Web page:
A Cambodian woman on Thursday described in court how she and her two sisters were recruited under false pretenses by a gang who tried to traffic them and another woman to China as brides.
Kean Ny, 28, was speaking at the trial of four suspects at the Phnom Penh Municipal Court, held nearly one year after they were arrested.
Three of the suspects were tried in absentia after their lawyer said they were unable to attend due to health problems. The fourth denied any involvement.
Alleged recruiter Chan Sokkhim, 46, who was not present during the hearing, faces between seven and 15 years in prison if found guilty of “unlawful recruitment for exploitation” under Article 12 of the Law on Human Trafficking. Alleged conspirers Khim Chantrea, 23, his mother Bun Sim, 60, and his aunt Bun Hour, 56, face up to five years for “receipt of a person for the purpose of assisting the offender” under Article 20.
Mr. Chantrea was the only defendant present at the hours-long trial.
Ms. Ny told the court how Ms. Sokkhim came to her hometown in Kompong Thom province last June with the promise that the women would earn $500 per month as housekeepers in Singapore.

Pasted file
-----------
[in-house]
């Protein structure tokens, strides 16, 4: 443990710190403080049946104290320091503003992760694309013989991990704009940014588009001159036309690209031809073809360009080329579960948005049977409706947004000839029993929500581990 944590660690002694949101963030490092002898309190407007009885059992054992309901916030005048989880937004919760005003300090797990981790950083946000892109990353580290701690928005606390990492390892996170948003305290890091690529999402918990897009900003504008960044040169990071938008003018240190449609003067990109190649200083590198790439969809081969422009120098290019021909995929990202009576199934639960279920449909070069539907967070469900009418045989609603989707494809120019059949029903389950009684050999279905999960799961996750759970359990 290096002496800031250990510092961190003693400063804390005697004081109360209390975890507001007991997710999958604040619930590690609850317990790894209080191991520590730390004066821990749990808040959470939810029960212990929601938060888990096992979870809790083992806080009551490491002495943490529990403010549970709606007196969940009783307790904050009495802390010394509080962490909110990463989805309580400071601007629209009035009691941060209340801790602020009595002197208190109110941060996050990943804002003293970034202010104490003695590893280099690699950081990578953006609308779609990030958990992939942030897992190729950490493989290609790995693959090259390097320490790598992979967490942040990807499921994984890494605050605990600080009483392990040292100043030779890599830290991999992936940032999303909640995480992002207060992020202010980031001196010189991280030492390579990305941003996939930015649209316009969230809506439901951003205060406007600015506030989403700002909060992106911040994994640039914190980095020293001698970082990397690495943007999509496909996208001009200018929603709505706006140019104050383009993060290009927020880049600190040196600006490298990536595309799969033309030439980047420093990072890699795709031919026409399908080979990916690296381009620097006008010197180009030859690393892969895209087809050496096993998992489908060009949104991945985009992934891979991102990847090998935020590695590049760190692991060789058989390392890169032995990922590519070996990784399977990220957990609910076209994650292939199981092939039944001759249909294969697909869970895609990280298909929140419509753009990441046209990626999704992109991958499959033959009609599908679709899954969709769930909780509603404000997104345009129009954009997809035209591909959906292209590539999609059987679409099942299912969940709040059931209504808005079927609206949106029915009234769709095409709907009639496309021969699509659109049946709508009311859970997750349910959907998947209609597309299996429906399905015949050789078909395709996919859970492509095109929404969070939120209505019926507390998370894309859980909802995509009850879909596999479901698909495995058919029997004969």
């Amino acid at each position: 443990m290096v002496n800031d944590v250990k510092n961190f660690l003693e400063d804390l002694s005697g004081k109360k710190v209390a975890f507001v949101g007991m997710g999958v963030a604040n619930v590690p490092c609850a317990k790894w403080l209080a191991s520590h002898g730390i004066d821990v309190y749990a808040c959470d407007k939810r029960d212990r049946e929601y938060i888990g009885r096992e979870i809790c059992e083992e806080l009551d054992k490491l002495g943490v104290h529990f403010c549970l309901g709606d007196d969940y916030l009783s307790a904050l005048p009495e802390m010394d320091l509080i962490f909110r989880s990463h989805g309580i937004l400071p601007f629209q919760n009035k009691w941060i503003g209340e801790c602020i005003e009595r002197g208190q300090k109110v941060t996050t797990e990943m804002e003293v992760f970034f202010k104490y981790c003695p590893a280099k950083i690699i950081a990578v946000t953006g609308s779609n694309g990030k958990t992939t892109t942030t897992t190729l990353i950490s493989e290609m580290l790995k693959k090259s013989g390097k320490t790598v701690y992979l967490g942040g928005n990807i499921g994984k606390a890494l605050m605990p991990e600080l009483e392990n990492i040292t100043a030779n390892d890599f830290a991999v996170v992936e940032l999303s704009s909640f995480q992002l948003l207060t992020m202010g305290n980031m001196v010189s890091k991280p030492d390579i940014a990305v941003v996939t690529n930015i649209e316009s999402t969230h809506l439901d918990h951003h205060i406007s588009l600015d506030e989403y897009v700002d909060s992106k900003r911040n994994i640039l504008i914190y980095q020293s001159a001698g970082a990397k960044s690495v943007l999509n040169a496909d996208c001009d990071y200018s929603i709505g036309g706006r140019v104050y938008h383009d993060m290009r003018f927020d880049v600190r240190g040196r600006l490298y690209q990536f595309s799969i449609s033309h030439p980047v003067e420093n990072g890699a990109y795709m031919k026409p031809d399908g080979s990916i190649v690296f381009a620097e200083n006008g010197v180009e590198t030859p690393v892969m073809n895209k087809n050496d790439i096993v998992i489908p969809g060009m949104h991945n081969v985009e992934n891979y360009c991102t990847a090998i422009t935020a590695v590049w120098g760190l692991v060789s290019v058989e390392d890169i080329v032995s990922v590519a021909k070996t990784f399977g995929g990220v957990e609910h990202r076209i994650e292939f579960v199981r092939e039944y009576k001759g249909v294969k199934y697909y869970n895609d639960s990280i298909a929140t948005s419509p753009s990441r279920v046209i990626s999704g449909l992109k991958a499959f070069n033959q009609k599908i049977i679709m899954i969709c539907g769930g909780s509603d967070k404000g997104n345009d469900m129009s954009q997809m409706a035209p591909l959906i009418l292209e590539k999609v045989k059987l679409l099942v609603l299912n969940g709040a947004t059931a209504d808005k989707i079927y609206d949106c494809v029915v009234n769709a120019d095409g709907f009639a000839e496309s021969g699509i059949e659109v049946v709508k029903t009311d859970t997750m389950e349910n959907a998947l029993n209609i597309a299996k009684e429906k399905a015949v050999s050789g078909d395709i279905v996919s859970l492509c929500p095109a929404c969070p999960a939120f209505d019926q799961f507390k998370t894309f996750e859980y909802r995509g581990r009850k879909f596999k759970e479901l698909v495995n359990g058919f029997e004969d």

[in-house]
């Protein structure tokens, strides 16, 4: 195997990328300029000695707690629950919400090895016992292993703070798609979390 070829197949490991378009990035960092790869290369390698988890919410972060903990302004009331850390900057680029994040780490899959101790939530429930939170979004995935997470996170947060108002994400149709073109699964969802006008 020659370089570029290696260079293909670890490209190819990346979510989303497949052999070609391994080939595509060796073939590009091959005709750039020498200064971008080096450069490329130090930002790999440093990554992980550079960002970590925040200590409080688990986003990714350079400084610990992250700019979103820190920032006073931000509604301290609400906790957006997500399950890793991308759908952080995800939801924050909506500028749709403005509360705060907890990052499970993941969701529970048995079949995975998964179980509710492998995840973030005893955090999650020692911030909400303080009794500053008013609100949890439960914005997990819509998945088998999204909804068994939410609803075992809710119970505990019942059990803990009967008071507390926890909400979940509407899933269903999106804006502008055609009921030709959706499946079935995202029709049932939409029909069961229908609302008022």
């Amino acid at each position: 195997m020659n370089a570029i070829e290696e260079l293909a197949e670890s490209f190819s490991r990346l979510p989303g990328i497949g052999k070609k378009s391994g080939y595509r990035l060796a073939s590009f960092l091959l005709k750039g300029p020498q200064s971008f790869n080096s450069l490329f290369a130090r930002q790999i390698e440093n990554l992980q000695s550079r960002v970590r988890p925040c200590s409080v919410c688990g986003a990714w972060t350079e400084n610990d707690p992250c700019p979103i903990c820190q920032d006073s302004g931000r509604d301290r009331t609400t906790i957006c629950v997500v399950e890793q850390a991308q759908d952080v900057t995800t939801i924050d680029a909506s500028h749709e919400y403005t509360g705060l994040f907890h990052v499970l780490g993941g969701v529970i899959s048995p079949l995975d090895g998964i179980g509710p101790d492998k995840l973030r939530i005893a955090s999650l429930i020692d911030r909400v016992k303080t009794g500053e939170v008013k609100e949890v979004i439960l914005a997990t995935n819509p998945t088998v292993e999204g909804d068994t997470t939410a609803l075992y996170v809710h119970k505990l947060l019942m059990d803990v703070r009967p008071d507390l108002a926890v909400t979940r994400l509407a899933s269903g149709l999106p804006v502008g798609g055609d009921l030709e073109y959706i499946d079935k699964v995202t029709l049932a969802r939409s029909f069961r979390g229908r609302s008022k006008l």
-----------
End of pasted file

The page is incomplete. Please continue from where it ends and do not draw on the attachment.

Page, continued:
Four women agreed to go—Ms. Ny, her two sisters Kean Nat, 22, and 23-year-old Kean Nay, and Nguon Lida, 29.
Instead, the four were bussed to Vietnam, before being flown to Burma and back to Vietnam again, Ms. Ny said. She later gathered that the trip to Burma was to obtain Chinese visas, she said.
She realized what was happening, she said, when a fifth suspect—who has not been found—told her over the telephone at an airport to “get one husband together” if she did not want to be separated from her sisters. At this point, the group fled, she said. A local helped the women get safely to the Cambodian border, she added.
Mr. Chantrea denied he was involved in attempting to traffic the women, claiming that he was simply helping them with their immigration documents before their flight to Burma.
“I saw the date of [our] flights were the same, and they were also Khmer and also women, so I helped fill out the forms,” he said.
Ms. Ny, however, said Mr. Chantrea had taken the women’s passports, and organized and paid for their accommodation.
Lawyers for the victims asked the judge to change the charges for all four suspects to Article 11—“unlawful removal for cross-border transfer”—which carries a maximum prison sentence of 15 years.
Helen Sworn, international director of anti-trafficking organization Chab Dai, who said bride-trafficking was a “growing issue” in Cambodia, agreed the lesser charge’s sentencing was too soft.
“We need a much stronger sentencing to set a precedent,” she said.
The verdicts are set to be announced on June 23.
(Additional reporting by Hannah Hawkins)
sony@cambodiadaily.com
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